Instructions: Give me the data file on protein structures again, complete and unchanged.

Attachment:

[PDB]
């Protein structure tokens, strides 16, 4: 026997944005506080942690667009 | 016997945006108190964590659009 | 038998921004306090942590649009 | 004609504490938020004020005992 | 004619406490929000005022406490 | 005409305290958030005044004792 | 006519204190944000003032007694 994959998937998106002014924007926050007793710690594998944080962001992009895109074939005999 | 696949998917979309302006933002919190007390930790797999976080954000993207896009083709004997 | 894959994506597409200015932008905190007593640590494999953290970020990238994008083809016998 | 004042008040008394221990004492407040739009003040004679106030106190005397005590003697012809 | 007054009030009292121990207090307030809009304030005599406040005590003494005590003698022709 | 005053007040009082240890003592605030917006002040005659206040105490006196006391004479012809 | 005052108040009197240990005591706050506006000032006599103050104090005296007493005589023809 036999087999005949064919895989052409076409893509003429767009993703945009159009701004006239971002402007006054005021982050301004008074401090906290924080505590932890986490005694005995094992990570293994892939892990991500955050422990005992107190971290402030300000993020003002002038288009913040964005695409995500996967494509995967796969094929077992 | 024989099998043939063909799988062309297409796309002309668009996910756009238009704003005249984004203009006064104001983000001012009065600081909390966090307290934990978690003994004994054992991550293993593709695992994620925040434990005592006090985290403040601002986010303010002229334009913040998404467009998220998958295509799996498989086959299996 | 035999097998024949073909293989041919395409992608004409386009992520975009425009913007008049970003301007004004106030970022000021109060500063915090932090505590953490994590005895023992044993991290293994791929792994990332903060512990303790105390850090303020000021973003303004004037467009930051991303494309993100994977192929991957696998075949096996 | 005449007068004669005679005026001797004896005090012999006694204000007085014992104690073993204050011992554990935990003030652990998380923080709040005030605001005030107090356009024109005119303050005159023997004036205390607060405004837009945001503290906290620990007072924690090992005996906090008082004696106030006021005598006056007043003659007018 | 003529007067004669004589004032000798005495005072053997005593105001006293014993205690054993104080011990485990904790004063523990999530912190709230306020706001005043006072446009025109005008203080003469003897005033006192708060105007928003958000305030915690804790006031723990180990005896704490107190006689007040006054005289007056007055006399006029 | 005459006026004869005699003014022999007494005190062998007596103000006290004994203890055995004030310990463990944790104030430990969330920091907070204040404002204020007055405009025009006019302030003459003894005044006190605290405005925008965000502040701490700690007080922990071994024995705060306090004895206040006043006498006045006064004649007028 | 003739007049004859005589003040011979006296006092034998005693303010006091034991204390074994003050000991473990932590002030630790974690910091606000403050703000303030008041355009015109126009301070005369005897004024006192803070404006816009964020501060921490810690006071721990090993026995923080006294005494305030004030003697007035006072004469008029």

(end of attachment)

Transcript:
[PDB]
């Protein structure tokens, strides 16, 4: 026997944005506080942690667009 | 016997945006108190964590659009 | 038998921004306090942590649009 | 004609504490938020004020005992 | 004619406490929000005022406490 | 005409305290958030005044004792 | 006519204190944000003032007694 994959998937998106002014924007926050007793710690594998944080962001992009895109074939005999 | 696949998917979309302006933002919190007390930790797999976080954000993207896009083709004997 | 894959994506597409200015932008905190007593640590494999953290970020990238994008083809016998 | 004042008040008394221990004492407040739009003040004679106030106190005397005590003697012809 | 007054009030009292121990207090307030809009304030005599406040005590003494005590003698022709 | 005053007040009082240890003592605030917006002040005659206040105490006196006391004479012809 | 005052108040009197240990005591706050506006000032006599103050104090005296007493005589023809 036999087999005949064919895989052409076409893509003429767009993703945009159009701004006239971002402007006054005021982050301004008074401090906290924080505590932890986490005694005995094992990570293994892939892990991500955050422990005992107190971290402030300000993020003002002038288009913040964005695409995500996967494509995967796969094929077992 | 024989099998043939063909799988062309297409796309002309668009996910756009238009704003005249984004203009006064104001983000001012009065600081909390966090307290934990978690003994004994054992991550293993593709695992994620925040434990005592006090985290403040601002986010303010002229334009913040998404467009998220998958295509799996498989086959299996 | 035999097998024949073909293989041919395409992608004409386009992520975009425009913007008049970003301007004004106030970022000021109060500063915090932090505590953490994590005895023992044993991290293994791929792994990332903060512990303790105390850090303020000021973003303004004037467009930051991303494309993100994977192929991957696998075949096996 | 005449007068004669005679005026001797004896005090012999006694204000007085014992104690073993204050011992554990935990003030652990998380923080709040005030605001005030107090356009024109005119303050005159023997004036205390607060405004837009945001503290906290620990007072924690090992005996906090008082004696106030006021005598006056007043003659007018 | 003529007067004669004589004032000798005495005072053997005593105001006293014993205690054993104080011990485990904790004063523990999530912190709230306020706001005043006072446009025109005008203080003469003897005033006192708060105007928003958000305030915690804790006031723990180990005896704490107190006689007040006054005289007056007055006399006029 | 005459006026004869005699003014022999007494005190062998007596103000006290004994203890055995004030310990463990944790104030430990969330920091907070204040404002204020007055405009025009006019302030003459003894005044006190605290405005925008965000502040701490700690007080922990071994024995705060306090004895206040006043006498006045006064004649007028 | 003739007049004859005589003040011979006296006092034998005693303010006091034991204390074994003050000991473990932590002030630790974690910091606000403050703000303030008041355009015109126009301070005369005897004024006192803070404006816009964020501060921490810690006071721990090993026995923080006294005494305030004030003697007035006072004469008029």